Peter Meters Time to Paul's Eph 1:3-14
New uploads are ad hoc here in 2015, focusing on the meter proving Peter wrote in 2 Peter in late August or early September, 68 AD. The 2014 videos cover 1 Peter's meter style playing a 'song' on Ephesians 1:3-14, and how Jude knew that and made his…
New uploads are ad hoc here in 2015, focusing on the meter proving Peter wrote in 2 Peter in late August or early September, 68 AD. The 2014 videos cover 1 Peter's meter style playing a 'song' on Ephesians 1:3-14, and how Jude knew that and made his text 'fit' that 'song'. To play these videos in order: channel . Sorting: click on 'Browse This Channel', then 'Videos'. Vids are many, so icons are color-coded by subtopic. So just bypass the 'color' if a subtopic doesn't interest you.
GIST: 1Peter1:1-12's metered Greek also creates a 'calendar' that interleaves with Paul's Eph1:3-14. So this 'petermeter' vimeo channel/playlist series is both a subset of, and continues solely in vimeo, Episode 5e17 RFG and following, from the 'Peter's Metered!' Youtube series ( youtube.com/playlist?list=PL1bv_xPIih3dGqw7tJEfz7LUh_mnSDc6q ). So the vimeo 'channel' (playlist) includes selected Peter's Metered! Youtube videos up to Episode 5e16 RFG. All later episodes, will be housed only within vimeo. The Youtube playlist covers related matters (like the 'song' Peter makes from interleaving his text with Paul).
Peter's Meter focus: future Roman history. Peter, like Paul, traces that future to Odovacer. The meter sets the doctrinal tone, of each letter.
When Paul died, Peter knew he'd soon be next; so he writes to folks whom Paul served. He begins 1Peter1:1-12 in meter, to validate his own letter as Divine, and to update Paul's metered timeline in Eph1:3-14. Since Paul's letter was cyclical with a 'blank' in the space where the recipient city would be placed (as most scholars know), Paul's meter didn't begin until verse 3. But Peter states the recipients; so like Moses in Psalm 90, Peter includes his byline as part of the dateline meter. Thus we know when Peter wrote; from the end of the letter, we know he wrote from Babylon, not Rome. Peter will soon die in Babylon.
The ancients all used METER as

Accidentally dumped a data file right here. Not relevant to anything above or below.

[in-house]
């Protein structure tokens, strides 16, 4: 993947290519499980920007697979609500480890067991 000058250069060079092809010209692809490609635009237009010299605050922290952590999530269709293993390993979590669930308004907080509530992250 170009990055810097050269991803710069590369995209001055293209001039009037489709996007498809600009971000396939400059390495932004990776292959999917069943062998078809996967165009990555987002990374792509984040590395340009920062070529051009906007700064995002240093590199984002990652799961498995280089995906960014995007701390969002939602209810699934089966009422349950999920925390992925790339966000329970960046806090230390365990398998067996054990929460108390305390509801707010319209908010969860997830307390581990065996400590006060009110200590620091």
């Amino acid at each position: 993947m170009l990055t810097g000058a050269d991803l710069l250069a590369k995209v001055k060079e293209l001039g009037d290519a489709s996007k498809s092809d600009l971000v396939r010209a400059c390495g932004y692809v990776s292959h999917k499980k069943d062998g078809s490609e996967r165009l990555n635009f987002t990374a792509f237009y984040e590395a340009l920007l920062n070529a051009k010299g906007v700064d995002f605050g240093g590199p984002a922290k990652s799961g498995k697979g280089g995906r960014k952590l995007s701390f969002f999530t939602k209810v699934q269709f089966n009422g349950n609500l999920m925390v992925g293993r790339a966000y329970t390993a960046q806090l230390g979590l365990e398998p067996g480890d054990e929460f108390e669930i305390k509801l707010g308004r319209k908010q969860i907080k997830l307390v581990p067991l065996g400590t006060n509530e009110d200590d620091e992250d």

* a dateline (telling you when the text is originally written),
* a concordance (to cross-reference related passages),
* a hermeneutic (to interpret text written, in light of prior text), and
* a calendar (both past and future, to teach timed doctrine you'd apply).
For in the ancient world, though literacy was common, it was a pain to carry scrolls and parchments; so folks instead just memorized, using syllable counts to verify the material. Then, in their low-tech age, it was fun to play with the meter and the words, while walking to Ephesus or spinning flax, etc. This was their entertainment, as well as their learning method.
Sadly, modern 'scholarship' has been arguing whether Bible Hebrew/Greek even has meter, for over 300 years! So all this meaning is missed, and Bible interpretations -- especially re prophecy -- are fuzzy, contradictory, even puerile. For centuries. It's dishonest to be charitable, sorry.
How then to fix the problem? Well, it's best to just show the meter technique, so you can proof the above uses. For above all, the meter is a Time Accounting of Past or Future, so you know How To Live Today.
So this Petrine subset of the RFG series, focuses on Bible Writing Dates re the four books rolled out in the Year of the Four Emperors (Peter, Jude, Mark, Hebrews). Further, it shows how Peter's Meter plays on Paul's in Ephesians, re the new Church 490; for his letter is about 'living stones' and 'new priesthood'. 'To replace the 2nd Temple; which, in 68 AD, was under seige. Its 40-year 'credit' (for starting 40 years late in the Land), was almost spent.
Hence Peter's metrical theme is TEMPLE REBUILDING; here, playing off Ephesians 2 as well as Paul's meter in Eph1:3-14. So Peter prophetically syncopates his meter in antiphonal fashion, much like Psalm 90's structure -- doing that especially at syllable=year 350, when Moses cut off Psalm90 to signify Temple Rebuilding (prophesied 1st) In Danger! Very clever. No way a Greek reader could miss that, since people memorized Scripture using syllable counts.
Peter also uses a bifurcated timeline like Daniel did, in Daniel 9 (both Psalm 90 and Dan 9, are shown live in the Psalm 90 playlist, with Word docs you can dowload and test). Like Daniel, Peter does a year-by-year dual timeline that circles on key syllable=year segments in Paul (prophetically), and on the timeline forward from Peter's own writing (10 years after Paul wrote Ephesians 1:3-14).
So Peter's DATELINE use of the meter is patterned on Psalm 90's '84', which Isaiah 53 had cut into bookends of 42 each (played on in Matthew's genealogy 42s, and Luke's 77 to cover the Gentiles).
The Petrine 84, however, is also 84 'sevens' from the date God declared Christ's birthdate and the order to Rebuild The Temple to Zerubbabel, in Haggai 2; but simultaneously, Peter dates his writing to 84 years after Herod began Rebuilding the 2nd Temple (called by Jews today, '3rd Temple'), which entailed replacing the 2nd Temple with Herod's stonework (18 BC). So we definitively know when Peter wrote: late in 66 AD, aka 'our' 68 AD, which would become the 'Year of the Four Emperors'.
When Peter soon after dies, Jude will extensively play on 2 Peter 2, a few months later. His meter is trebled, as explained in the RFG series Episode 5d.
Enfin, the meter tells you how to interpret the words, so is vital to hermeneutics. It's all original research, sorry; but if you can count syllables and read Bible Greek in BibleWorks, also history books/articles by established Roman historians, you can understand what Peter means.